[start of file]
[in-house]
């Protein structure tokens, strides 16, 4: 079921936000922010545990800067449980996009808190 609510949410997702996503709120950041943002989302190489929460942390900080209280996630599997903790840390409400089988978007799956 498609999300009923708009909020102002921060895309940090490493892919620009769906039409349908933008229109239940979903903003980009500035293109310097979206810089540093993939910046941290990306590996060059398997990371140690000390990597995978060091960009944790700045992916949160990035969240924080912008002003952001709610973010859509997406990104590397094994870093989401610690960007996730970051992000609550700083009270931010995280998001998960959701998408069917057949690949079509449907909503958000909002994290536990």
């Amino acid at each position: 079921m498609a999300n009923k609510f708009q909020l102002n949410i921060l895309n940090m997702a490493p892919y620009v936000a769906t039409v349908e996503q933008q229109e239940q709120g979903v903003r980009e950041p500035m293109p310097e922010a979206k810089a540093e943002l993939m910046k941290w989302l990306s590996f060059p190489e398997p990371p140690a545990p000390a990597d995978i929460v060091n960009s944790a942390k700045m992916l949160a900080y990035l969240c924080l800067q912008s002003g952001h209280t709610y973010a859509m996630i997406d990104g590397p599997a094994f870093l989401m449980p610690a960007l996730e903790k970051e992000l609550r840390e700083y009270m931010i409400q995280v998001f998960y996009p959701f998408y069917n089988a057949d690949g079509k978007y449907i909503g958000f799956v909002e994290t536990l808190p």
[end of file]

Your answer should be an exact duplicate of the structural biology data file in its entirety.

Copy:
[in-house]
């Protein structure tokens, strides 16, 4: 079921936000922010545990800067449980996009808190 609510949410997702996503709120950041943002989302190489929460942390900080209280996630599997903790840390409400089988978007799956 498609999300009923708009909020102002921060895309940090490493892919620009769906039409349908933008229109239940979903903003980009500035293109310097979206810089540093993939910046941290990306590996060059398997990371140690000390990597995978060091960009944790700045992916949160990035969240924080912008002003952001709610973010859509997406990104590397094994870093989401610690960007996730970051992000609550700083009270931010995280998001998960959701998408069917057949690949079509449907909503958000909002994290536990």
């Amino acid at each position: 079921m498609a999300n009923k609510f708009q909020l102002n949410i921060l895309n940090m997702a490493p892919y620009v936000a769906t039409v349908e996503q933008q229109e239940q709120g979903v903003r980009e950041p500035m293109p310097e922010a979206k810089a540093e943002l993939m910046k941290w989302l990306s590996f060059p190489e398997p990371p140690a545990p000390a990597d995978i929460v060091n960009s944790a942390k700045m992916l949160a900080y990035l969240c924080l800067q912008s002003g952001h209280t709610y973010a859509m996630i997406d990104g590397p599997a094994f870093l989401m449980p610690a960007l996730e903790k970051e992000l609550r840390e700083y009270m931010i409400q995280v998001f998960y996009p959701f998408y069917n089988a057949d690949g079509k978007y449907i909503g958000f799956v909002e994290t536990l808190p």